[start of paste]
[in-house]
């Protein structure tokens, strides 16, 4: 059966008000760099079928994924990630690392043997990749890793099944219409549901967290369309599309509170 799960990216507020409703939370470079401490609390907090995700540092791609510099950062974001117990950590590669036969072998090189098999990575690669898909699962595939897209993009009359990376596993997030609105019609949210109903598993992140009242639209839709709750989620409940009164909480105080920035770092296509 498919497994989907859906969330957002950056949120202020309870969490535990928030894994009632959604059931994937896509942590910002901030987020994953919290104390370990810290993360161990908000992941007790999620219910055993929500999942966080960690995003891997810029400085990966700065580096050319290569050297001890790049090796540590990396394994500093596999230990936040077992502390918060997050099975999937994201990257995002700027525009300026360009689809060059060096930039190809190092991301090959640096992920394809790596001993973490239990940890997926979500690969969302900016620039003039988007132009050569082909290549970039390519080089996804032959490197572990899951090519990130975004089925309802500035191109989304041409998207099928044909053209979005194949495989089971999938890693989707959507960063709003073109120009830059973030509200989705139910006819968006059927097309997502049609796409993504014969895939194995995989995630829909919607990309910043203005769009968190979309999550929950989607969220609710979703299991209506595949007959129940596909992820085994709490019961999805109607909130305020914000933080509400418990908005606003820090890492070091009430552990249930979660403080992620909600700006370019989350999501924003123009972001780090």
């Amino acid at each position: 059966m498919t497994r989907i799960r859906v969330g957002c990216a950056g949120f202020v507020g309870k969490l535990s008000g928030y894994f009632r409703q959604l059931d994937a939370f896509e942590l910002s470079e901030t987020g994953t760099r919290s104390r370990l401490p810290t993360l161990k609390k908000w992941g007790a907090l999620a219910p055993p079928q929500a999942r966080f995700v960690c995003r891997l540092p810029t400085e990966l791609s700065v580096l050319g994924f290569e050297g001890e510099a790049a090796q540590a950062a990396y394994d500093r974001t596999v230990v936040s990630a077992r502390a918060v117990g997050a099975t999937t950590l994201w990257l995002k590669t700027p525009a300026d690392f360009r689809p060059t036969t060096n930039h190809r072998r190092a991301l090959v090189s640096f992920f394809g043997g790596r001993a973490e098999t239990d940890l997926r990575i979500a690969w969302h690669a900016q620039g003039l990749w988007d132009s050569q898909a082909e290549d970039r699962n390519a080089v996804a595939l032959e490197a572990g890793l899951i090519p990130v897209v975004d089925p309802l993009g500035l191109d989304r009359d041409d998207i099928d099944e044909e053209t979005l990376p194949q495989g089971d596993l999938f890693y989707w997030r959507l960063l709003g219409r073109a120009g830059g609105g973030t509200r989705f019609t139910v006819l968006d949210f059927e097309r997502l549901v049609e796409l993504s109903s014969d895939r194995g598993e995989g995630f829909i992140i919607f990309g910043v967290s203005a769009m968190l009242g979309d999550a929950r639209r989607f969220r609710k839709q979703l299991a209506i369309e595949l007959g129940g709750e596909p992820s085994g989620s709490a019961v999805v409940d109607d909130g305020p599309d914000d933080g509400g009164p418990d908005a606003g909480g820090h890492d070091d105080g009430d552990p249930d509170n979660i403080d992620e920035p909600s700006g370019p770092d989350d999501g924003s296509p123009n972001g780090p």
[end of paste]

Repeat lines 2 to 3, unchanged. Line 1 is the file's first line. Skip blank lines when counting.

């Protein structure tokens, strides 16, 4: 059966008000760099079928994924990630690392043997990749890793099944219409549901967290369309599309509170 799960990216507020409703939370470079401490609390907090995700540092791609510099950062974001117990950590590669036969072998090189098999990575690669898909699962595939897209993009009359990376596993997030609105019609949210109903598993992140009242639209839709709750989620409940009164909480105080920035770092296509 498919497994989907859906969330957002950056949120202020309870969490535990928030894994009632959604059931994937896509942590910002901030987020994953919290104390370990810290993360161990908000992941007790999620219910055993929500999942966080960690995003891997810029400085990966700065580096050319290569050297001890790049090796540590990396394994500093596999230990936040077992502390918060997050099975999937994201990257995002700027525009300026360009689809060059060096930039190809190092991301090959640096992920394809790596001993973490239990940890997926979500690969969302900016620039003039988007132009050569082909290549970039390519080089996804032959490197572990899951090519990130975004089925309802500035191109989304041409998207099928044909053209979005194949495989089971999938890693989707959507960063709003073109120009830059973030509200989705139910006819968006059927097309997502049609796409993504014969895939194995995989995630829909919607990309910043203005769009968190979309999550929950989607969220609710979703299991209506595949007959129940596909992820085994709490019961999805109607909130305020914000933080509400418990908005606003820090890492070091009430552990249930979660403080992620909600700006370019989350999501924003123009972001780090």
């Amino acid at each position: 059966m498919t497994r989907i799960r859906v969330g957002c990216a950056g949120f202020v507020g309870k969490l535990s008000g928030y894994f009632r409703q959604l059931d994937a939370f896509e942590l910002s470079e901030t987020g994953t760099r919290s104390r370990l401490p810290t993360l161990k609390k908000w992941g007790a907090l999620a219910p055993p079928q929500a999942r966080f995700v960690c995003r891997l540092p810029t400085e990966l791609s700065v580096l050319g994924f290569e050297g001890e510099a790049a090796q540590a950062a990396y394994d500093r974001t596999v230990v936040s990630a077992r502390a918060v117990g997050a099975t999937t950590l994201w990257l995002k590669t700027p525009a300026d690392f360009r689809p060059t036969t060096n930039h190809r072998r190092a991301l090959v090189s640096f992920f394809g043997g790596r001993a973490e098999t239990d940890l997926r990575i979500a690969w969302h690669a900016q620039g003039l990749w988007d132009s050569q898909a082909e290549d970039r699962n390519a080089v996804a595939l032959e490197a572990g890793l899951i090519p990130v897209v975004d089925p309802l993009g500035l191109d989304r009359d041409d998207i099928d099944e044909e053209t979005l990376p194949q495989g089971d596993l999938f890693y989707w997030r959507l960063l709003g219409r073109a120009g830059g609105g973030t509200r989705f019609t139910v006819l968006d949210f059927e097309r997502l549901v049609e796409l993504s109903s014969d895939r194995g598993e995989g995630f829909i992140i919607f990309g910043v967290s203005a769009m968190l009242g979309d999550a929950r639209r989607f969220r609710k839709q979703l299991a209506i369309e595949l007959g129940g709750e596909p992820s085994g989620s709490a019961v999805v409940d109607d909130g305020p599309d914000d933080g509400g009164p418990d908005a606003g909480g820090h890492d070091d105080g009430d552990p249930d509170n979660i403080d992620e920035p909600s700006g370019p770092d989350d999501g924003s296509p123009n972001g780090p």